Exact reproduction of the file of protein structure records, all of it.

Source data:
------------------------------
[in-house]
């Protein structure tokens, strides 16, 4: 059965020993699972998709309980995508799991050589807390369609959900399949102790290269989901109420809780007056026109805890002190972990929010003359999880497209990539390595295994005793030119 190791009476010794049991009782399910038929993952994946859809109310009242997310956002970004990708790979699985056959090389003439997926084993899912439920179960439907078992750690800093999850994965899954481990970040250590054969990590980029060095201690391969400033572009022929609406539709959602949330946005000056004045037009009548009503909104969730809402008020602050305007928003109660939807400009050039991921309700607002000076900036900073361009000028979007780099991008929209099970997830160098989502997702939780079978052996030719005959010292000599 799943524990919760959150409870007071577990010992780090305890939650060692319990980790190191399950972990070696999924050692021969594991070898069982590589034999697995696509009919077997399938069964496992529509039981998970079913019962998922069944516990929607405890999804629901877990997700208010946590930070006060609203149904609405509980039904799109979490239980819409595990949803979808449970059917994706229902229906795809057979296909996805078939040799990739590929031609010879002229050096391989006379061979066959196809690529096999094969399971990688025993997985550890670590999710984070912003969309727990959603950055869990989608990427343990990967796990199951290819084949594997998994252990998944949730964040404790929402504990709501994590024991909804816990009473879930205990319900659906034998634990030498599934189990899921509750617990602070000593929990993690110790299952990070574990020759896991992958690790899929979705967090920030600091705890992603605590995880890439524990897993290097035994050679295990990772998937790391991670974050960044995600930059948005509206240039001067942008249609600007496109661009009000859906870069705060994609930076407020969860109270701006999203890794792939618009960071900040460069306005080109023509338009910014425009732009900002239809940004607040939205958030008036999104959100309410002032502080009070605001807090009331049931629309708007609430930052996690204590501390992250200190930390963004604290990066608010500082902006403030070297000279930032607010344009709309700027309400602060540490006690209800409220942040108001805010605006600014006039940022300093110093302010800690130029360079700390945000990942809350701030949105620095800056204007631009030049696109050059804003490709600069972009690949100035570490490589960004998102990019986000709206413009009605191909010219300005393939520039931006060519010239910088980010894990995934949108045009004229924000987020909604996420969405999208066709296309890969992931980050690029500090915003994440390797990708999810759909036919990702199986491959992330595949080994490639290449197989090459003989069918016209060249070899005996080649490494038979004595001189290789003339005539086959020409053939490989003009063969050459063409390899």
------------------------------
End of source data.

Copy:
[in-house]
């Protein structure tokens, strides 16, 4: 059965020993699972998709309980995508799991050589807390369609959900399949102790290269989901109420809780007056026109805890002190972990929010003359999880497209990539390595295994005793030119 190791009476010794049991009782399910038929993952994946859809109310009242997310956002970004990708790979699985056959090389003439997926084993899912439920179960439907078992750690800093999850994965899954481990970040250590054969990590980029060095201690391969400033572009022929609406539709959602949330946005000056004045037009009548009503909104969730809402008020602050305007928003109660939807400009050039991921309700607002000076900036900073361009000028979007780099991008929209099970997830160098989502997702939780079978052996030719005959010292000599 799943524990919760959150409870007071577990010992780090305890939650060692319990980790190191399950972990070696999924050692021969594991070898069982590589034999697995696509009919077997399938069964496992529509039981998970079913019962998922069944516990929607405890999804629901877990997700208010946590930070006060609203149904609405509980039904799109979490239980819409595990949803979808449970059917994706229902229906795809057979296909996805078939040799990739590929031609010879002229050096391989006379061979066959196809690529096999094969399971990688025993997985550890670590999710984070912003969309727990959603950055869990989608990427343990990967796990199951290819084949594997998994252990998944949730964040404790929402504990709501994590024991909804816990009473879930205990319900659906034998634990030498599934189990899921509750617990602070000593929990993690110790299952990070574990020759896991992958690790899929979705967090920030600091705890992603605590995880890439524990897993290097035994050679295990990772998937790391991670974050960044995600930059948005509206240039001067942008249609600007496109661009009000859906870069705060994609930076407020969860109270701006999203890794792939618009960071900040460069306005080109023509338009910014425009732009900002239809940004607040939205958030008036999104959100309410002032502080009070605001807090009331049931629309708007609430930052996690204590501390992250200190930390963004604290990066608010500082902006403030070297000279930032607010344009709309700027309400602060540490006690209800409220942040108001805010605006600014006039940022300093110093302010800690130029360079700390945000990942809350701030949105620095800056204007631009030049696109050059804003490709600069972009690949100035570490490589960004998102990019986000709206413009009605191909010219300005393939520039931006060519010239910088980010894990995934949108045009004229924000987020909604996420969405999208066709296309890969992931980050690029500090915003994440390797990708999810759909036919990702199986491959992330595949080994490639290449197989090459003989069918016209060249070899005996080649490494038979004595001189290789003339005539086959020409053939490989003009063969050459063409390899």